A building renovation can be tricky and it can be overwhelming: at the beginning, you definitely know that some parts of the building need to be upgraded, but you can often find more and more that needs to be fixed after the renovation begins. Often, the project can take longer than you ever anticipated, and you change much more of the building than you originally planned.
In March 2018, the International Accounting Standards Board (the Board) finished its renovation of The Conceptual Framework for Financial Reporting (the Conceptual Framework). Much like a renovation and its implications for the existing building, the Board needed to consider that too many changes to the Conceptual Framework may have knock-on effects to existing International Financial Reporting Standards (IFRS®). Despite that, the Board has now published a new version of the Conceptual Framework, and this article considers some of the more significant changes to the Conceptual Framework that the Board has made.
Chapter 1 – The objective of general purpose financial reporting
A gentle introduction
As with any major renovation, all issues, both significant and minor, need to be considered. When considering the objective of general purpose financial reporting, the Board reintroduced the concept of ‘stewardship’. This is a relatively minor change and, as many of the respondents to the Discussion Paper highlighted, stewardship is not a new concept. The importance of stewardship by management is inherent within the existing Conceptual Framework and within financial reporting, so this statement largely reinforces what already exists.
Chapter 2 – Qualitative characteristics of useful financial information
Originally, the Board had not planned to make any changes to this chapter, however following many comments made in responses to the Discussion Paper, there have been some.
Leaving the foundations in place
Primarily, the qualitative characteristics remain unchanged. Relevance and faithful representation remain as the two fundamental qualitative characteristics. The four enhancing qualitative characteristics continue to be timeliness, understandability, verifiability and comparability.
Restoring the original features
Whilst the qualitative characteristics remain unchanged, the Board decided to reinstate explicit references to prudence and substance over form.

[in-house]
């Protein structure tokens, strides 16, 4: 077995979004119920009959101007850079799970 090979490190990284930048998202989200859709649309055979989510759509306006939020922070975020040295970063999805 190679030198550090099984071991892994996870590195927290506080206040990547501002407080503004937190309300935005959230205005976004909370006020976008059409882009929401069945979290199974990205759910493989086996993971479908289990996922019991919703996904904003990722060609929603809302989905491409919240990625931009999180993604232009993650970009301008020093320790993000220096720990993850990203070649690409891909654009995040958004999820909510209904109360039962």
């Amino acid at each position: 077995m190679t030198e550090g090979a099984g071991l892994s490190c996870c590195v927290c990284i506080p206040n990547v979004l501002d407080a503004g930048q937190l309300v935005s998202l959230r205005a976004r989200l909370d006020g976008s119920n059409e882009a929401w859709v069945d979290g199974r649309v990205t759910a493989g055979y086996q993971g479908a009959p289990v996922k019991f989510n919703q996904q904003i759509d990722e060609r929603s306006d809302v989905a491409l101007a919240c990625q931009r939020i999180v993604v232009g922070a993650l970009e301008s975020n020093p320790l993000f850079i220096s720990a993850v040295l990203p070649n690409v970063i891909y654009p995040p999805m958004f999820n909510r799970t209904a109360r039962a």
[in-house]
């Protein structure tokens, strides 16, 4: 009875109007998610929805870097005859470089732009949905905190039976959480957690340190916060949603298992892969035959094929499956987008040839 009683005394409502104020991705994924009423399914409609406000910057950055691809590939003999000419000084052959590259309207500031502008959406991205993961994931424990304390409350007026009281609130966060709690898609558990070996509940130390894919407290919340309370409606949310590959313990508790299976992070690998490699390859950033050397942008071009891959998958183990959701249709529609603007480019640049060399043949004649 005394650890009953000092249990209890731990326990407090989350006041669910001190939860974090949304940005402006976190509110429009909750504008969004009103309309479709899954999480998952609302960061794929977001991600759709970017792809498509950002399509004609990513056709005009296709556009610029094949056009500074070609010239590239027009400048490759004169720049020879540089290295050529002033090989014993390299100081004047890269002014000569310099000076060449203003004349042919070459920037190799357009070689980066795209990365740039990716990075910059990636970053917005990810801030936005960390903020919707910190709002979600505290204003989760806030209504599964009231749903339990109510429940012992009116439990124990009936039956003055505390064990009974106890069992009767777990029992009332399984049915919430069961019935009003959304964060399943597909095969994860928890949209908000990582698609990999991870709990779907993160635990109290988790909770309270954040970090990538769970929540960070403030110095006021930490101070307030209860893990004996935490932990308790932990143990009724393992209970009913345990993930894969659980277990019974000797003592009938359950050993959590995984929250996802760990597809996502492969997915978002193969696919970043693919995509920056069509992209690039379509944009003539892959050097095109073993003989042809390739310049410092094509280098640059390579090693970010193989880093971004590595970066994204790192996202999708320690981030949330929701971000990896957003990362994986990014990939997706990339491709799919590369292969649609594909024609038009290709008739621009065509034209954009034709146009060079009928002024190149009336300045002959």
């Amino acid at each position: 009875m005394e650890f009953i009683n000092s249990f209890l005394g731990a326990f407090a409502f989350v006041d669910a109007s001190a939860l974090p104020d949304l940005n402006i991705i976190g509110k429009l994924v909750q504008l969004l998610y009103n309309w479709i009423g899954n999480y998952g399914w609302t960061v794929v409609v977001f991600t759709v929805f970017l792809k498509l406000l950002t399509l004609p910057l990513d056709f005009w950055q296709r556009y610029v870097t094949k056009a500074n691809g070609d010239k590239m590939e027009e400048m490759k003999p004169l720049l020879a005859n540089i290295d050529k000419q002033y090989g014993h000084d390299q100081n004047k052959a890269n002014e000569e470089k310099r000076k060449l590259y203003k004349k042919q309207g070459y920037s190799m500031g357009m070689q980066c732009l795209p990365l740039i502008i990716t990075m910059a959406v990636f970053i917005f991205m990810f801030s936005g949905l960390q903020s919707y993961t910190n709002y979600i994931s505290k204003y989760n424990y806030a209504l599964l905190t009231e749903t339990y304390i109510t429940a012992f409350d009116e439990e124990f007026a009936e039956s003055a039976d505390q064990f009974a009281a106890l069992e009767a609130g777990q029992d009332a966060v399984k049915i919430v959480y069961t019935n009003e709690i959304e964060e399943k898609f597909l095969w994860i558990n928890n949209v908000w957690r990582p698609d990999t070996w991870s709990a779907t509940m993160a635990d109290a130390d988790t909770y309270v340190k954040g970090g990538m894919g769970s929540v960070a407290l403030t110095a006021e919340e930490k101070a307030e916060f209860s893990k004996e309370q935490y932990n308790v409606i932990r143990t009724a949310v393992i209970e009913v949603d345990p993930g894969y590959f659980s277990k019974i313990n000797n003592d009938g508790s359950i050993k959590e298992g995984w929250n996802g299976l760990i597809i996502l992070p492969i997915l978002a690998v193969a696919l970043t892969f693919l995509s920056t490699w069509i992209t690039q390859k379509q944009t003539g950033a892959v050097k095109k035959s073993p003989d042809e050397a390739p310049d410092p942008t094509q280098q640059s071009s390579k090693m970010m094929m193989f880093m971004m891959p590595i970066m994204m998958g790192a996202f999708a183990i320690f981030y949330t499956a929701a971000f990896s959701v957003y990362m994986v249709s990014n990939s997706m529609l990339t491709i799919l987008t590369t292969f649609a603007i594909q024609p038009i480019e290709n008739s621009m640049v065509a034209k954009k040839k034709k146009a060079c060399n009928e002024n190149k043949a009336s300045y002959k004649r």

Although these two concepts were removed from the 2010 Conceptual Framework, the Board concluded that substance over form was not a separate component of faithful representation. The Board also decided that, if financial statements represented a legal form that differed from the economic substance, then they could not result in a faithful representation.
Whilst that statement is true, the Board felt that the importance of the concept needed to be reinforced and so a statement has now been included in Chapter 2 that states that faithful representation provides information about the substance of an economic phenomenon rather than its legal form.
In the 2010 Conceptual Framework, faithful representation was defined as information that was complete, neutral and free from error. Prudence was not included in the 2010 version of the Conceptual Framework because it was considered to be inconsistent with neutrality. However, the removal of the term led to confusion and many respondents to the Board’s Discussion Paper urged for prudence to be reinstated.
Therefore, an explicit reference to prudence has now been included in Chapter 2, stating that ‘prudence is the exercise of caution when making judgements under conditions of uncertainty’.
Is that level?
As is often the case with a building project, making one minor change may lead to others, and everyone wants a building that is level. The problem with adjusting the building blocks here, even slightly, was that by adding in the reference to prudence, the Board encountered the further issue of asymmetry.